1,501
    Likes Received:
    1
    I would polish the substrate and then use a home chrome spray, like Duplicolor. Having it done isn't cheap.
     
  15. Apr 13, 2017 #15

    TangoJuliet

    TangoJuliet

    TangoJuliet

    Well-Known Member

    Joined:
    Jun 26, 2016
    Messages:
    1,232
    Likes Received:
    3
    But why would I care if it's conductive or not?
     
  16. Apr 13, 2017 #16

    dhbarr

    dhbarr

    dhbarr

    Amateur Professional TRF Supporter

    Joined:
    Jan 30, 2016
    Messages:
    5,515
    Likes Received:
    522
    _I_ care, specifically in the scenario where I could potentially​ build a real chrome coat directly on top of an alclad coat.
     
  17. Apr 13, 2017 #17

    GregGleason

    GregGleason

    GregGleason

    Well-Known Member

    Joined:
    Nov 13, 2009
    Messages:
    4,631
    Likes Received:
    1
    That's what I would do. Polished gloss black (Duplicolor) then dusting several coats of the chrome spray.

    Greg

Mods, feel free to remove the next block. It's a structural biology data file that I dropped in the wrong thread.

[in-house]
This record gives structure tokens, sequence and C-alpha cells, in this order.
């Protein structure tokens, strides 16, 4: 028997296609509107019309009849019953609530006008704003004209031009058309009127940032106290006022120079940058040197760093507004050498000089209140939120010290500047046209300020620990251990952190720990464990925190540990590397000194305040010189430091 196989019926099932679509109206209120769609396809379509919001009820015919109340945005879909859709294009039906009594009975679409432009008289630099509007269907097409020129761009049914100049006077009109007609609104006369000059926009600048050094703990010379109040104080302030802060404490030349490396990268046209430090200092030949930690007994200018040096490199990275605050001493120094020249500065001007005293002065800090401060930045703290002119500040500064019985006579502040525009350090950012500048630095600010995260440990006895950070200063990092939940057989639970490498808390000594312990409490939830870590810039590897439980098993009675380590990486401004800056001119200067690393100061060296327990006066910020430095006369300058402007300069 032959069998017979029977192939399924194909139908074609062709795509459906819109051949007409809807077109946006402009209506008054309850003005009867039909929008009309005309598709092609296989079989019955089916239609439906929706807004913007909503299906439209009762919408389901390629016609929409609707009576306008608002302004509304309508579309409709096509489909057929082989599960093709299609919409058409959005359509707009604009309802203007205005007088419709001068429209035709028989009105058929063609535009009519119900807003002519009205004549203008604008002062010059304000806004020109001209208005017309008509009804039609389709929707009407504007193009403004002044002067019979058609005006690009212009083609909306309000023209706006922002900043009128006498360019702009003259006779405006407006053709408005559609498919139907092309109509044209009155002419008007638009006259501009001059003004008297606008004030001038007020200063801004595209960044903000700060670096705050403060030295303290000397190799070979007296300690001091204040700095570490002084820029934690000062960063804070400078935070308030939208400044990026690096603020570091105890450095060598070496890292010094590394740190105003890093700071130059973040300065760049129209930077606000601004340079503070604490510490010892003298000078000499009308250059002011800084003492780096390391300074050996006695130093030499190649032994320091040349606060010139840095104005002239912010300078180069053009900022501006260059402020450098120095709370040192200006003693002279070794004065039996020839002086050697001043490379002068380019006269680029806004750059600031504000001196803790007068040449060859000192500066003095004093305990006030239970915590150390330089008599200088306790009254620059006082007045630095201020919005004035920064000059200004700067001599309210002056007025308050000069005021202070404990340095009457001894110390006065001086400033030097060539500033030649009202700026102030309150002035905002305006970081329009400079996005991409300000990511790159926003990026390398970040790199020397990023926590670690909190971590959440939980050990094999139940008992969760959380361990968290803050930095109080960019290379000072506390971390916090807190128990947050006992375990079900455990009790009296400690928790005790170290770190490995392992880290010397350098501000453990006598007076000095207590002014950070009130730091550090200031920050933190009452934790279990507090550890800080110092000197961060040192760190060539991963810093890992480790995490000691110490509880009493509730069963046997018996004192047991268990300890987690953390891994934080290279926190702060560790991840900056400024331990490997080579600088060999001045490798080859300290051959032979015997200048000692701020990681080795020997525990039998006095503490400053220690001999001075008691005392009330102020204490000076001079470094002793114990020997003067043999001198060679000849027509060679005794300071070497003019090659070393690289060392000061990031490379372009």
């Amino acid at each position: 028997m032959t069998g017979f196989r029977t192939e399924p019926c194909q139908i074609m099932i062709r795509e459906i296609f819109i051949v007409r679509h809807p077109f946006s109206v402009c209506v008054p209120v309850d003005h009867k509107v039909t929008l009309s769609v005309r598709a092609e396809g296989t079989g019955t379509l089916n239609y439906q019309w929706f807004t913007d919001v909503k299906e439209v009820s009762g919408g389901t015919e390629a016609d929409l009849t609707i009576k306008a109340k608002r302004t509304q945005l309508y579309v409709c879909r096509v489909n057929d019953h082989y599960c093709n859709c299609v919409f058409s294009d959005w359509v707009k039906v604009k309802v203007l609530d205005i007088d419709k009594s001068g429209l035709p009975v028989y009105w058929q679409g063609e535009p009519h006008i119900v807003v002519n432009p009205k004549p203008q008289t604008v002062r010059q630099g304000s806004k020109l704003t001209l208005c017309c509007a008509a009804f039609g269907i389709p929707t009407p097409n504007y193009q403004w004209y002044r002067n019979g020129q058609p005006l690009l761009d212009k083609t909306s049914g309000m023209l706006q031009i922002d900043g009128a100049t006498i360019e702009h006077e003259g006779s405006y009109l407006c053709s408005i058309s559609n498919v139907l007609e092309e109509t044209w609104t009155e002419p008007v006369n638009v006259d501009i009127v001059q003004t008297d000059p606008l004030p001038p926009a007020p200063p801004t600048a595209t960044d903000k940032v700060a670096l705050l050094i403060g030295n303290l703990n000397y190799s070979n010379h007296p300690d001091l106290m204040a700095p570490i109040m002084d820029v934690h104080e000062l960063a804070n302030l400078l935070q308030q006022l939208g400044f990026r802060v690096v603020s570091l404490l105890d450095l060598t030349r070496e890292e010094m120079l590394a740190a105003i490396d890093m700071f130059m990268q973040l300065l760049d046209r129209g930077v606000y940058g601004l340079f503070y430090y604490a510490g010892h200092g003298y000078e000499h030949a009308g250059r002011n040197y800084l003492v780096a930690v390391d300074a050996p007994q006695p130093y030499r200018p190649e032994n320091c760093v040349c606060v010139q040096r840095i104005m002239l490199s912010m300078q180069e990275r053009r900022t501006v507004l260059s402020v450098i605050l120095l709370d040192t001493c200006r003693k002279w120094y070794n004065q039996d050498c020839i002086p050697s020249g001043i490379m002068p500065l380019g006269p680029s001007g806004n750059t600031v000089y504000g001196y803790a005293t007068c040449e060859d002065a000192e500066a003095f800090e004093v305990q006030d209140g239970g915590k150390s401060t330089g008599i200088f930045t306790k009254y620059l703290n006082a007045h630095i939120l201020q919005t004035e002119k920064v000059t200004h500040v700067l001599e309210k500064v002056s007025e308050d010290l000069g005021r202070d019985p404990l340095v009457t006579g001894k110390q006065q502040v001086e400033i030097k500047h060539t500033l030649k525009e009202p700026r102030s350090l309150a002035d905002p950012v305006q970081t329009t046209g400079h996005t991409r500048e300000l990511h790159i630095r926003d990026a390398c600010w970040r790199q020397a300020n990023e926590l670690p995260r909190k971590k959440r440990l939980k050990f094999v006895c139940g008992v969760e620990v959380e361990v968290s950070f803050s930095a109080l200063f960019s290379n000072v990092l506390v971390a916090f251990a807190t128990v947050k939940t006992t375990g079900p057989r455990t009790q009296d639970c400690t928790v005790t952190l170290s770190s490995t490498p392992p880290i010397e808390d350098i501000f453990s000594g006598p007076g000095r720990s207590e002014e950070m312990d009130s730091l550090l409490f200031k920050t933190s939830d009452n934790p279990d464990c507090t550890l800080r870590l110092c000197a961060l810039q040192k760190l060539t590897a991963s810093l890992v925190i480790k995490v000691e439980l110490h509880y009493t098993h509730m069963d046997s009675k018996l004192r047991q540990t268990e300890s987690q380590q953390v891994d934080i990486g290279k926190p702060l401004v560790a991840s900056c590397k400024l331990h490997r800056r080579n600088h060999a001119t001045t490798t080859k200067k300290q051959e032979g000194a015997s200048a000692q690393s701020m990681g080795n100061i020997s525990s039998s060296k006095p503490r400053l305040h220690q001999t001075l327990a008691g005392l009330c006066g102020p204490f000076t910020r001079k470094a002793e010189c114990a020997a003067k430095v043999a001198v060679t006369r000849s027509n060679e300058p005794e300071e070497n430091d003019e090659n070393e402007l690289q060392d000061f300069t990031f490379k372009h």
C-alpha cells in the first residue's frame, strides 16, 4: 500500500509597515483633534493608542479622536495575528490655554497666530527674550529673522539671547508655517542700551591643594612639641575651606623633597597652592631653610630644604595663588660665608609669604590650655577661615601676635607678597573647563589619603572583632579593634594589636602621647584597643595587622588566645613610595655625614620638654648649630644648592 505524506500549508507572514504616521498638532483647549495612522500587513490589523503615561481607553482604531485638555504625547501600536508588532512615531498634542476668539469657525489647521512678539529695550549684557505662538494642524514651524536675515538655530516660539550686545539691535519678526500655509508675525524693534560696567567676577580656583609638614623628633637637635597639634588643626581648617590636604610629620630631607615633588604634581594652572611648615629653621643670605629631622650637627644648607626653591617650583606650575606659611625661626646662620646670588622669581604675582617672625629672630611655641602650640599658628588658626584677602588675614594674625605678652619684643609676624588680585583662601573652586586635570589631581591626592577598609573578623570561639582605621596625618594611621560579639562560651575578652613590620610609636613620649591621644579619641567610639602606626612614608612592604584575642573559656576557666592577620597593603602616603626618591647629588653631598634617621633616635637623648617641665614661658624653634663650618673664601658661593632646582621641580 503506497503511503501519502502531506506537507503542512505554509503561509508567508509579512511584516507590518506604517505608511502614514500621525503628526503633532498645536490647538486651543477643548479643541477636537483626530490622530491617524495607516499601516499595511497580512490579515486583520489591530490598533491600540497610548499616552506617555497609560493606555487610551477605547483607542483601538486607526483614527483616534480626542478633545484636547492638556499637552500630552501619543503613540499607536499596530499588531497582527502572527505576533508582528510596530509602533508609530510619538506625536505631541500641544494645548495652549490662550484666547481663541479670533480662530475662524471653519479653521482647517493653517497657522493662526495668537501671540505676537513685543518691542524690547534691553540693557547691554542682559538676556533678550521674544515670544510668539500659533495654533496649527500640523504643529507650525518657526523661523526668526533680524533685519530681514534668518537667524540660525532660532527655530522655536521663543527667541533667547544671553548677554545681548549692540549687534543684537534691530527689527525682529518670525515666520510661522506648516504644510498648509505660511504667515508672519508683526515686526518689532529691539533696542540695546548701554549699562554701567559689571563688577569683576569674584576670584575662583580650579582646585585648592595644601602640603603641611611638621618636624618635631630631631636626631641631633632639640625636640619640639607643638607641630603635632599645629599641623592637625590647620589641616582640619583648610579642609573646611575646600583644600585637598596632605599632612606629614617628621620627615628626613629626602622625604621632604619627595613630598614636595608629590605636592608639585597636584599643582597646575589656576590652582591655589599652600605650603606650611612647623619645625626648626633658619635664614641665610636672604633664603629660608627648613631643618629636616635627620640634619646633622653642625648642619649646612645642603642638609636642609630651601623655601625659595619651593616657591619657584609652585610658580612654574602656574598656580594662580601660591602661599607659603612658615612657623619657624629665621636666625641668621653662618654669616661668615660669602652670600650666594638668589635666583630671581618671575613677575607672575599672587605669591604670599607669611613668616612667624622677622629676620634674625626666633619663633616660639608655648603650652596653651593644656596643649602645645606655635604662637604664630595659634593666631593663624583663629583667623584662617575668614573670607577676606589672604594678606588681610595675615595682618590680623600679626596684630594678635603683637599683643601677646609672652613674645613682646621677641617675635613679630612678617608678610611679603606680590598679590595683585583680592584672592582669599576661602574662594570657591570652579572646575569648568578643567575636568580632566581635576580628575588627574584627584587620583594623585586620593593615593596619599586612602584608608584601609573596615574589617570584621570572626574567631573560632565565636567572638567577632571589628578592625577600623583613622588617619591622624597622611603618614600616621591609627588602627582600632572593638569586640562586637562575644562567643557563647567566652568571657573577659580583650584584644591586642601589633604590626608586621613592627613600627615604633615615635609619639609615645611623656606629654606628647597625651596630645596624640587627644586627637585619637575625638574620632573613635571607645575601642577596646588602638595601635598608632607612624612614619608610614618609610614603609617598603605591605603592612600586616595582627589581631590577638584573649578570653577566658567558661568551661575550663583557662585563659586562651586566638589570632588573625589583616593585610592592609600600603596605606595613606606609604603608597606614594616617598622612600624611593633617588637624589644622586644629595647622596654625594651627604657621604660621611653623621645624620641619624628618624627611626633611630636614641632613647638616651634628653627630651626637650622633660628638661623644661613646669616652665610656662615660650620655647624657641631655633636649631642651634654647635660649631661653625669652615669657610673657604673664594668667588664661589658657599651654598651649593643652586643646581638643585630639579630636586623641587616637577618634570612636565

18. Apr 13, 2017 #18

    TangoJuliet

    TangoJuliet

    TangoJuliet

    Well-Known Member

    Joined:
    Jun 26, 2016
    Messages:
    1,232
    Likes Received:
    3
    Ahh, OK. But I would think that would add a lot of weight to do a real Chrome finish.
     
  19. Apr 13, 2017 #19

    dhbarr

    dhbarr

    dhbarr

    Amateur Professional TRF Supporter

    Joined:
    Jan 30, 2016
    Messages:
    5,515
    Likes Received:
    522
    Think of the possibility of heat dissipation on a nose cone or fin leading edge :)
     
  20. Apr 13, 2017 #20

    TangoJuliet

    TangoJuliet

    TangoJuliet

    Well-Known Member

    Joined:
    Jun 26, 2016
    Messages:
    1,232
    Likes Received:
    3
    That must be a HPR thing. :wink:
     

Share This Page